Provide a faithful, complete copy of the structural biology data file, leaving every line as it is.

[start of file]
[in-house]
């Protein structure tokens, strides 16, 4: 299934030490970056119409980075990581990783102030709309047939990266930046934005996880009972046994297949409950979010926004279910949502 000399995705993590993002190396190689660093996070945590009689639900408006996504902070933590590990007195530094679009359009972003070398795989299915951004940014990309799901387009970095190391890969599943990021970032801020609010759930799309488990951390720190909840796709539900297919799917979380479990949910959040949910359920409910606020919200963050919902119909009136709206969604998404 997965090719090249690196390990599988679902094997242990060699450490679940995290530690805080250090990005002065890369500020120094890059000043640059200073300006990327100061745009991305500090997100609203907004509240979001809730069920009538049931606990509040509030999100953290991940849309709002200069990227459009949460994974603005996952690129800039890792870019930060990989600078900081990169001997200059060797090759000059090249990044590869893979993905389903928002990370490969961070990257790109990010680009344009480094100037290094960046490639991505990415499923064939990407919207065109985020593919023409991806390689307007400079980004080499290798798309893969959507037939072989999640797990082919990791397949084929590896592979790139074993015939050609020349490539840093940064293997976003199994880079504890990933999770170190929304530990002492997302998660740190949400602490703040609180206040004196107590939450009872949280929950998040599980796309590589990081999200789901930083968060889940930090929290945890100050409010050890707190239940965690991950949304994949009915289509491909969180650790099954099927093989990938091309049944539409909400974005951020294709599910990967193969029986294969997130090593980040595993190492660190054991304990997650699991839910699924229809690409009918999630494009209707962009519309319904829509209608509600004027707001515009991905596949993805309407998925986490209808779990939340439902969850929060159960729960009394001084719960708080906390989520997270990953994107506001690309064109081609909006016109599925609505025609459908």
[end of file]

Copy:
[in-house]
């Protein structure tokens, strides 16, 4: 299934030490970056119409980075990581990783102030709309047939990266930046934005996880009972046994297949409950979010926004279910949502 000399995705993590993002190396190689660093996070945590009689639900408006996504902070933590590990007195530094679009359009972003070398795989299915951004940014990309799901387009970095190391890969599943990021970032801020609010759930799309488990951390720190909840796709539900297919799917979380479990949910959040949910359920409910606020919200963050919902119909009136709206969604998404 997965090719090249690196390990599988679902094997242990060699450490679940995290530690805080250090990005002065890369500020120094890059000043640059200073300006990327100061745009991305500090997100609203907004509240979001809730069920009538049931606990509040509030999100953290991940849309709002200069990227459009949460994974603005996952690129800039890792870019930060990989600078900081990169001997200059060797090759000059090249990044590869893979993905389903928002990370490969961070990257790109990010680009344009480094100037290094960046490639991505990415499923064939990407919207065109985020593919023409991806390689307007400079980004080499290798798309893969959507037939072989999640797990082919990791397949084929590896592979790139074993015939050609020349490539840093940064293997976003199994880079504890990933999770170190929304530990002492997302998660740190949400602490703040609180206040004196107590939450009872949280929950998040599980796309590589990081999200789901930083968060889940930090929290945890100050409010050890707190239940965690991950949304994949009915289509491909969180650790099954099927093989990938091309049944539409909400974005951020294709599910990967193969029986294969997130090593980040595993190492660190054991304990997650699991839910699924229809690409009918999630494009209707962009519309319904829509209608509600004027707001515009991905596949993805309407998925986490209808779990939340439902969850929060159960729960009394001084719960708080906390989520997270990953994107506001690309064109081609909006016109599925609505025609459908």